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The “New Normal”: Life with a Stoma

The “New Normal”: Life with a Stoma

I was diagnosed with a high grade, aggressive bladder tumor. This was totally unexpected, although I had known for quite some time that something “wasn’t quite right”. What it was, I had no idea. However, a bladder cancer diagnosis was the last thing I expected.

My treatment journey

I underwent two TURBT’s (transurethral resection of bladder tumor). Unfortunately, they were unsuccessful as my tumor was fast-growing. So a Radical Cystectomy was recommended.

I underwent the surgery to remove my bladder on January 30th, 2017. That was the day that my “stoma” was born. I named my stoma “Winnie”. How or why I came to name “her” that? See, I had already decided my stoma was female. Crazy, I know, but giving my stoma a more “familiar” name helped me deal with this transition.

After surgery

On awakening after surgery, I was so conscious of “this bag” stuck to my abdomen. I looked down at my stomach and wanted to cry. I had a massive incision from above my navel, right down to the pubic bone. I had tubes, here, there and everywhere. From my stoma, in my neck, up my nose. I was quite frankly terrified.

Over the next several days, each of these tubes was removed. As each tube was taken out, I began to feel a little easier. But I still had that “darned bag” stuck to me and that was never going to change.

What’s this “new normal?”

This was when my healthcare team started to talk about the “new normal”. Was this phrase meant to make me feel better? “New normal”? For me, there didn’t seem anything normal about it!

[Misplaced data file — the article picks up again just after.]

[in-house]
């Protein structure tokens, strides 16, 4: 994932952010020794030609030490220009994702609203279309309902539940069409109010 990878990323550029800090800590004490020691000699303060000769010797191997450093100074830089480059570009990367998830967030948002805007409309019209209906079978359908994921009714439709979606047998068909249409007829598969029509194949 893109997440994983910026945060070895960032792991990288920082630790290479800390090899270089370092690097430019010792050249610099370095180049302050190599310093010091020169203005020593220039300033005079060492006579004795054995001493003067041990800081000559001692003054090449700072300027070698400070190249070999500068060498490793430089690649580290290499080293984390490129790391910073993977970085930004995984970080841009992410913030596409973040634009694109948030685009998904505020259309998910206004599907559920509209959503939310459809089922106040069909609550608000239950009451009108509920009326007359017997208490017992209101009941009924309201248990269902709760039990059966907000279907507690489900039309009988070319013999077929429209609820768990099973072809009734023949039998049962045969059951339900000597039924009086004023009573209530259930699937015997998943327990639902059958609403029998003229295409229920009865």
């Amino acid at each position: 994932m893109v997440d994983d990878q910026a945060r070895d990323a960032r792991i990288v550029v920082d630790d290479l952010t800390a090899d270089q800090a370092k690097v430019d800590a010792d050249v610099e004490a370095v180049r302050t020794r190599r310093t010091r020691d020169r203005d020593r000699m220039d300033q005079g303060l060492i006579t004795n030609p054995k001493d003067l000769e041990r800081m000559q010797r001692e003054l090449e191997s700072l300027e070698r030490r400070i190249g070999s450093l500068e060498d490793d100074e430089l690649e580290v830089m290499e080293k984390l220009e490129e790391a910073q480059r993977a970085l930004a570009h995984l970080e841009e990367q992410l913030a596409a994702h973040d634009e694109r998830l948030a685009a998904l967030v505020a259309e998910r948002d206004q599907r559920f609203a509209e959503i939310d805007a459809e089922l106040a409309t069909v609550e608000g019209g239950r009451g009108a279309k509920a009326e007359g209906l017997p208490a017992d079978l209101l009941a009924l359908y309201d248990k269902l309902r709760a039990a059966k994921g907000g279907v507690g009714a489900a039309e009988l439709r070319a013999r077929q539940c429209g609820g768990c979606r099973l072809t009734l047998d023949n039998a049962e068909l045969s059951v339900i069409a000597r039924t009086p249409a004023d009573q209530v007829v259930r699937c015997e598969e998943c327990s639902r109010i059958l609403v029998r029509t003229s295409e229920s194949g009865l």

I didn’t know anyone else that had undergone this surgery; I didn’t know of anyone that walked around with “a bag” stuck to their stomach. How could this ever be normal?

How could this ever be normal?

The first few days and weeks were not easy, I’m not going to lie. My stomach was swollen, I suffered numerous “leaks”. I was terrified of going out, in case I had yet another leak. My bowels didn’t work properly, and I suffered from terrible gas and constipation. My appetite wasn’t great either.

But gradually, things started to settle down. My scar began to heal, the swelling on my abdomen subsided, my bowels started to behave, and the gas I had been suffering from stopped.

Yes, I still had my stoma, “my Winnie,” and the bag would be attached to me every day forever.

My “new normal” happened

But today, I’m sitting here almost 23 months later, and I’ve suddenly realized this is my “new normal”. No longer am I consumed by worry about the possibility of my bag “leaking”. No longer do I worry that “my bag” is obvious to others (it isn’t, by the way). No longer do I worry. This is it, this is the “new norm” that everyone told me about. When did it happen? I’m not really sure, it just did. Looking after my little stoma “Winnie” is no big deal anymore; it’s just as normal a part of my life as cleaning my teeth. And, do you know – life is good, life is “normal,” and I’m enjoying every minute of it!

This article represents the opinions, thoughts, and experiences of the author; none of this content has been paid for by any advertiser. The BladderCancer.net team does not recommend or endorse any products or treatments discussed herein. Learn more about how we maintain editorial integrity here.

Comments

  • BillW
    3 months ago

    Congrats on your Stomaversary!

  • Shirley Norris moderator author
    3 months ago

    Thank you so much BillW
    Shirley, bladdercancer.net

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